Mozilla has released its Common Voice collection, which contains almost 400,000 recordings from 20,000 people, and is claimed to be the second-largest voice dataset publicly available.
The voice samples in the collection were obtained from Mozilla's Common Voice project, which allowed users via an iOS app or website to donate their utterances. It is hoped that creating a large public dataset will allow for better voice-enabled applications.
"One reason so few services are commercially available is a lack of data," Mozilla senior vice president of emerging technologies Sean White said in a blog post.
"Startups, researchers, or anyone else who wants to build voice-enabled technologies need high-quality, transcribed voice data on which to train machine-learning algorithms. Right now, they can only access fairly limited data sets."
At the moment, the collection is focused on English, but there are plans to extend it to other languages in the first half of 2018.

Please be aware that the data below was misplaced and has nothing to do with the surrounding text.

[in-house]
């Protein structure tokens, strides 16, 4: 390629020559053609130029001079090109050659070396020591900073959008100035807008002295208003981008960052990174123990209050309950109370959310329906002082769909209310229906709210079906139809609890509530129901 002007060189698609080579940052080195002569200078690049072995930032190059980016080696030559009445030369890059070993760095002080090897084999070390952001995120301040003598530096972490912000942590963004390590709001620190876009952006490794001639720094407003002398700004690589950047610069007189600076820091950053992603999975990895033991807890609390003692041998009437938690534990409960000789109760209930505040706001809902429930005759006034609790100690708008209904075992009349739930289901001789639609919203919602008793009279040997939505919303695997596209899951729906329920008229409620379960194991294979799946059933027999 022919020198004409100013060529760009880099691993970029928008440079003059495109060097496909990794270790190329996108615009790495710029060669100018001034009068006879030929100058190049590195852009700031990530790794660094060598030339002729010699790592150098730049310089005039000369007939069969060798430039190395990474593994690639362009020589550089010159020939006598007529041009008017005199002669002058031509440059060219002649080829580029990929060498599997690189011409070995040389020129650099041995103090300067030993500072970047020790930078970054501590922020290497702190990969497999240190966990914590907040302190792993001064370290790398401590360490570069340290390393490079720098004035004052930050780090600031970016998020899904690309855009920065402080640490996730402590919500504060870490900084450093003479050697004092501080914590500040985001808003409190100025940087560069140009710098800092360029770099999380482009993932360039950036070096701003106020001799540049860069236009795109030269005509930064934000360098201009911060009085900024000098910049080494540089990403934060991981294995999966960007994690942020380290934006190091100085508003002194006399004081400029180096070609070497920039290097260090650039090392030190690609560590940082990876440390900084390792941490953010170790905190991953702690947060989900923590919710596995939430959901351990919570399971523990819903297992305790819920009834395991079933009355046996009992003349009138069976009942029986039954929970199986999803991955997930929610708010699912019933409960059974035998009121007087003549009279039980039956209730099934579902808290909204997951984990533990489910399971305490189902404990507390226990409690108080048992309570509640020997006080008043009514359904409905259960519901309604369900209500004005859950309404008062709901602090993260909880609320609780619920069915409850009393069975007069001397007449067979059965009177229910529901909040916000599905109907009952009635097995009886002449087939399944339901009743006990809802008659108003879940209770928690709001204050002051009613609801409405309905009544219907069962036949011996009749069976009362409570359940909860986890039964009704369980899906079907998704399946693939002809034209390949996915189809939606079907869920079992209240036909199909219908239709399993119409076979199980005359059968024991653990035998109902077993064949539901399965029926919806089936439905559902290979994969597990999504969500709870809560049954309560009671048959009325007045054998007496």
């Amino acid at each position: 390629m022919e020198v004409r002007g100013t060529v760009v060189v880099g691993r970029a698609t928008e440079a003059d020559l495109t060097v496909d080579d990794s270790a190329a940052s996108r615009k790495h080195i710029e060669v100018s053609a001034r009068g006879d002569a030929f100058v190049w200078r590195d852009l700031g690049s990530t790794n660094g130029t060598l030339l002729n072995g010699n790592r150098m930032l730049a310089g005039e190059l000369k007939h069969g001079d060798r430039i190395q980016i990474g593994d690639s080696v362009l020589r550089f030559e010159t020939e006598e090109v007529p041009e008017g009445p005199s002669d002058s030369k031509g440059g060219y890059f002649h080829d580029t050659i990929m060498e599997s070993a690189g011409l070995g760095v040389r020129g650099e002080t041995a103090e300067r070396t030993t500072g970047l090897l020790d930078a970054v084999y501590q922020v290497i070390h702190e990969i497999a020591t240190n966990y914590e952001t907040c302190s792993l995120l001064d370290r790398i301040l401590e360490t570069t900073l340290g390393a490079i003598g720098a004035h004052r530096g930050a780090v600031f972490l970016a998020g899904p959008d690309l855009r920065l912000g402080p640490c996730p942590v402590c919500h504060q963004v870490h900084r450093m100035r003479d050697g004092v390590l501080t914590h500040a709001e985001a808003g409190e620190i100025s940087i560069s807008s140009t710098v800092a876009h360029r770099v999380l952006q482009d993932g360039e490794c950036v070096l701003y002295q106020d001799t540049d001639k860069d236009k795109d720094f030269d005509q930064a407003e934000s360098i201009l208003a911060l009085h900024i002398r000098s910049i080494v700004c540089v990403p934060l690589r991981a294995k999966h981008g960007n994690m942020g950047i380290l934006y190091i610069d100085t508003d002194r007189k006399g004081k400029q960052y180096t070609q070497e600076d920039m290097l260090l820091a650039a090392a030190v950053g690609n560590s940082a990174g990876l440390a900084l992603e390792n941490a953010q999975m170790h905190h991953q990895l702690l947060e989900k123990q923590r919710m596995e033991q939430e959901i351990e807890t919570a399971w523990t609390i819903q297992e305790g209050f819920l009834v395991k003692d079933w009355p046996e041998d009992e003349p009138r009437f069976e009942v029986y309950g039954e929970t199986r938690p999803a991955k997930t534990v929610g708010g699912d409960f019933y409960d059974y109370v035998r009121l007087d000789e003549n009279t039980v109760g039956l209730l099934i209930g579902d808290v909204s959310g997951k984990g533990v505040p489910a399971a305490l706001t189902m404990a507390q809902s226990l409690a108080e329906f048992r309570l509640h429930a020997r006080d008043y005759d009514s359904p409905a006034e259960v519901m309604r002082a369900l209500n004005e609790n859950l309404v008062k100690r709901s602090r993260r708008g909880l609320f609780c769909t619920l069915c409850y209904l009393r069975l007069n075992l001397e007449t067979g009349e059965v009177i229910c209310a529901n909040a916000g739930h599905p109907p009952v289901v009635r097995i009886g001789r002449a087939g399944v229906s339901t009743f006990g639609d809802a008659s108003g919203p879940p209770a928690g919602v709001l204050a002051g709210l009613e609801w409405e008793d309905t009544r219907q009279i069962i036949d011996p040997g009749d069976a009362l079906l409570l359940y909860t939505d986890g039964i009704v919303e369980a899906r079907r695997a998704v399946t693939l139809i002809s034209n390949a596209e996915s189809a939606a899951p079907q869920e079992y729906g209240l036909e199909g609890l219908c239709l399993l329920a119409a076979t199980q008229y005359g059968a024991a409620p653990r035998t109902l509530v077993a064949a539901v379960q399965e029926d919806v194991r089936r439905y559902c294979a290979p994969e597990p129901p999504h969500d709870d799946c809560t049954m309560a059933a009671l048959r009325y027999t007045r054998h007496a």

Alongside its dataset, Mozilla also released its open-source Project DeepSpeech voice-recognition model based on work done by Chinese internet giant Baidu. It is claimed that with its 6.5 percent error rate on the LibriSpeech dataset, DeepSpeech is approaching human levels of recognition.
In August, Microsoft said it had reached a voice-recognition error rate of 5.1 percent on the Switchboard corpus, the same level as professional human transcribers.
Despite the new milestone, Microsoft acknowledges that machines still find it tough to recognise different accents and speaking styles, and don't perform well in noisy conditions.
Earlier in the year, Google said it had a 4.9 percent error rate in its speech-recognition software.
Samsung has said it is looking to use voice recognition throughout its home appliance line-up by 2020, and recently partnered with Kakao to cooperate on AI and voice recognition.
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